After school record toss, Norwin’s Schmook targets WPIAL, PIAA success in javelin

Saturday, April 9, 2022 | 8:01 AM

Aaron Schmook took up throwing an 8-foot toothpick about four years ago.

Watching a javelin soar through the spring sky, like it’s going to spear a cloud and pull it down to earth, brings a smile to his face.

It is fun for Schmook, a senior at Norwin.

But the track and field event means a lot more to him now, especially since it has become his specialty, his passion. His main event.

Who knows? It might be his ticket to a WPIAL and PIAA championship, and maybe to college.

Schmook is now the Norwin boys’ record-holder with his throw of 185 feet, 1 inch, a mark he established March 30 at Latrobe.

The distance broke the previous record of 180-1 set by Justin Moose in 2004. Moose went on to compete on the world long-drive circuit, where he now sends golf balls into orbit instead of javelins.

“The record has been my goal for roughly a year now, ever since last April,” said Schmook, who also played middle linebacker for the Norwin football team. “Last season at the Butler Invitational, I threw 175-8, a huge (personal record) at the time and realized that I was exactly 4 feet away from the record. Then training this past offseason with that record in mind, I increased my throws quickly.”

While he will never outdrive Moose at a driving range, Schmook admires the broad-shouldered bomber’s talents.

Moose tweeted to Schmook after his record fell, saying, “I look forward to watching you throw it even further this year.”

Schmook thanked him for “setting the standard to strive for.”

“I didn’t know much about him until hearing from a former coach of his and looking up his stature (6-3, 240),” Schmook said of Moose. “Seeing his longest drive over 460 yards … wow.”

Schmook, who has a Division I college offer to throw at Duquesne, hit 185-1 on his first competitive throw of the season.

“I hope to keep increasing my throws weekly and keep extending my record even further,” Schmook said.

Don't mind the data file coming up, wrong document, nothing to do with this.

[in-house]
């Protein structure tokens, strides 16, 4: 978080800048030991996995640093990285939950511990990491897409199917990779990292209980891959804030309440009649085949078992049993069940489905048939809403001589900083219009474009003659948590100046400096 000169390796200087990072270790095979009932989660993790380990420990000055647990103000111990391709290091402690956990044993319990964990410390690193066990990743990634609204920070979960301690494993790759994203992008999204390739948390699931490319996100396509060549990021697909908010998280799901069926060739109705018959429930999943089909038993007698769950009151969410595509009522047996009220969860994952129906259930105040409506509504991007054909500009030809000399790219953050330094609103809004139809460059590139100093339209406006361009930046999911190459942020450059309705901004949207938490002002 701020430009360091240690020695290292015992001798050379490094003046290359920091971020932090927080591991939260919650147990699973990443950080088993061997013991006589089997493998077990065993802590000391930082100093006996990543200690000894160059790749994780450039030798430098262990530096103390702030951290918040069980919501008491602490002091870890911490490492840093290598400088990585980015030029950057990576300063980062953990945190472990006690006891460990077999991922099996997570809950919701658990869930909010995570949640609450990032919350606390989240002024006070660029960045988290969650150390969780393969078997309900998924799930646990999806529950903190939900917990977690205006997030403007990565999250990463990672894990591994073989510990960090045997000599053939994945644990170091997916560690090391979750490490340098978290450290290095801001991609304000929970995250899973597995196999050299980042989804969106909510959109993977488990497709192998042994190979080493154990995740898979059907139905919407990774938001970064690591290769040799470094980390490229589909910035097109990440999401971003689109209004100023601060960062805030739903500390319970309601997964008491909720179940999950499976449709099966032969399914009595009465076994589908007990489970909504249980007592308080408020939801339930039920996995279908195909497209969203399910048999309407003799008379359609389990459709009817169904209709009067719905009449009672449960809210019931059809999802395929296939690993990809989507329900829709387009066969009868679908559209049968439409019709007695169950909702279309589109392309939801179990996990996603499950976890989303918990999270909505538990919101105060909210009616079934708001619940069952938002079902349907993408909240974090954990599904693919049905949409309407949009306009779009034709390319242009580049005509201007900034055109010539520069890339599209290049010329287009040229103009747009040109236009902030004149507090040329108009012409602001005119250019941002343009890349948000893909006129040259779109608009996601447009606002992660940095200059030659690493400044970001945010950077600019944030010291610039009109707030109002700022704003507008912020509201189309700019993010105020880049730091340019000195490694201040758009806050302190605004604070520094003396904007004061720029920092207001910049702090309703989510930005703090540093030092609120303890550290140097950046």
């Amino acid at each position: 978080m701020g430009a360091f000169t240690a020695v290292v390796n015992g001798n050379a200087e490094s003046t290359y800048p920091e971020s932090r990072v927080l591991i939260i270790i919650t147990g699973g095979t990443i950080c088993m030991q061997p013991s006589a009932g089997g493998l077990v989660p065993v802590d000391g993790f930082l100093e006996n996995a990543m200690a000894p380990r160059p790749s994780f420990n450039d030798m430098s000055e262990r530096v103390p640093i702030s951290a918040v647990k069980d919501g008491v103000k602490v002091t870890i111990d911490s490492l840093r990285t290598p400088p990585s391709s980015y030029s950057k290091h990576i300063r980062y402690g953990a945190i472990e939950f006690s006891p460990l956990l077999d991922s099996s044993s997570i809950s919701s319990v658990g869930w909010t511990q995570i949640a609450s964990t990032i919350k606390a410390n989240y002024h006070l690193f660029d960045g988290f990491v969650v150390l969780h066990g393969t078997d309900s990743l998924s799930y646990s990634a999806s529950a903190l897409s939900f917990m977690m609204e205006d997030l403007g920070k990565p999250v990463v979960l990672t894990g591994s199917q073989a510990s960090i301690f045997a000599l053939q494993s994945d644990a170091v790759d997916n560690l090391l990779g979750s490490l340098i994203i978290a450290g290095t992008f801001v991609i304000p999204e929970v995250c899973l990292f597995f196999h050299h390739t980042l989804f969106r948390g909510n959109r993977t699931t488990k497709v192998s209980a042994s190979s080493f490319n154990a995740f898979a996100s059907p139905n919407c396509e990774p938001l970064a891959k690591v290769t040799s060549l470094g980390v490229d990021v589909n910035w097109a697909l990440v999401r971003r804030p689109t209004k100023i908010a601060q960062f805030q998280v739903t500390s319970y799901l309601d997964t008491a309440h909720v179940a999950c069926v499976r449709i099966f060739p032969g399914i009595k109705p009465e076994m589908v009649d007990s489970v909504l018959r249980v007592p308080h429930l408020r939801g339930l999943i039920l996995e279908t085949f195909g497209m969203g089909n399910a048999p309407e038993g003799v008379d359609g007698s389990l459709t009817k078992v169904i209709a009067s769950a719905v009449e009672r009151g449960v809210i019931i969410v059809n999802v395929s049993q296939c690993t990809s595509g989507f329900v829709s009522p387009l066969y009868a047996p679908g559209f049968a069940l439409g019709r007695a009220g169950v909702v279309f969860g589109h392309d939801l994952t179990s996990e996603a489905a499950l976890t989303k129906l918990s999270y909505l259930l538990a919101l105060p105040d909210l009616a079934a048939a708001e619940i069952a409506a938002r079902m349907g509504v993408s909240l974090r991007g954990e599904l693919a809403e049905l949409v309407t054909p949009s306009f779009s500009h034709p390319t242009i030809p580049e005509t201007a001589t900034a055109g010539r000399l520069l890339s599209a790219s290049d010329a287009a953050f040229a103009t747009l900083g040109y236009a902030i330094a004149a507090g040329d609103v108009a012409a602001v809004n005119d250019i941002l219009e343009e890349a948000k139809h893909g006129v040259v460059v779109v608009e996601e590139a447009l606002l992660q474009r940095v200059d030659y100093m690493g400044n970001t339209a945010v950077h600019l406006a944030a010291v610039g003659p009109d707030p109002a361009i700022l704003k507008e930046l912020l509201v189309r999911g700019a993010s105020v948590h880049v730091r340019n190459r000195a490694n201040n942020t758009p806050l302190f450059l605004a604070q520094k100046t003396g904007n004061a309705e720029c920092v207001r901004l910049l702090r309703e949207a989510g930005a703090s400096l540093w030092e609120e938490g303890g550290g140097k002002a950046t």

He took up throwing when he was a freshman and, as he lifted and trained for football, he noticed his distances began to increase.

“I’m so proud of him,” Norwin throwing coach Mark Beck said. “He has been splitting time between football and throwing since last season, and since October, he’s been spot on. He has been in the weight room, drilling, eating right. Plus, he’s been such an asset to the program because he’s been able to pass his knowledge down to the others. Now he’s got to focus on his other goals of moving on to states and putting up his best throws there.”

Schmook came in with the best throw in Class 3A (175-8) but finished 18th at the WPIAL finals last year (140 feet). He believes he can improve drastically and is plotting a big bounce back.

“My goal as of right now is to keep improving my distances each meet along with my run-up and technique,” he said. “My end-of-season goal is to place highly at states and, hopefully, throw my goal of 200 feet.”

It looks like Schmook enjoys competing at Latrobe. He won the javelin title last year at the 18th annual Wildcat Invitational at Memorial Stadium.

Bill Beckner Jr. is a TribLive reporter covering local sports in Westmoreland County. He can be reached at


More High School Sports

Former Steelers assistant Dick LeBeau shares wisdom with group of legendary high school football coaches
Trib HSSN Preseason Football All-Star Team: Thomas Jefferson’s Shep Turk
Aliquippa’s Mike Warfield taking ‘leave of absence’ as Quips’ football coach
PIAA proposal to force 2-time state champions into higher class lacks support from WPIAL board
Notable changes to the 2024-25 WPIAL girls soccer alignment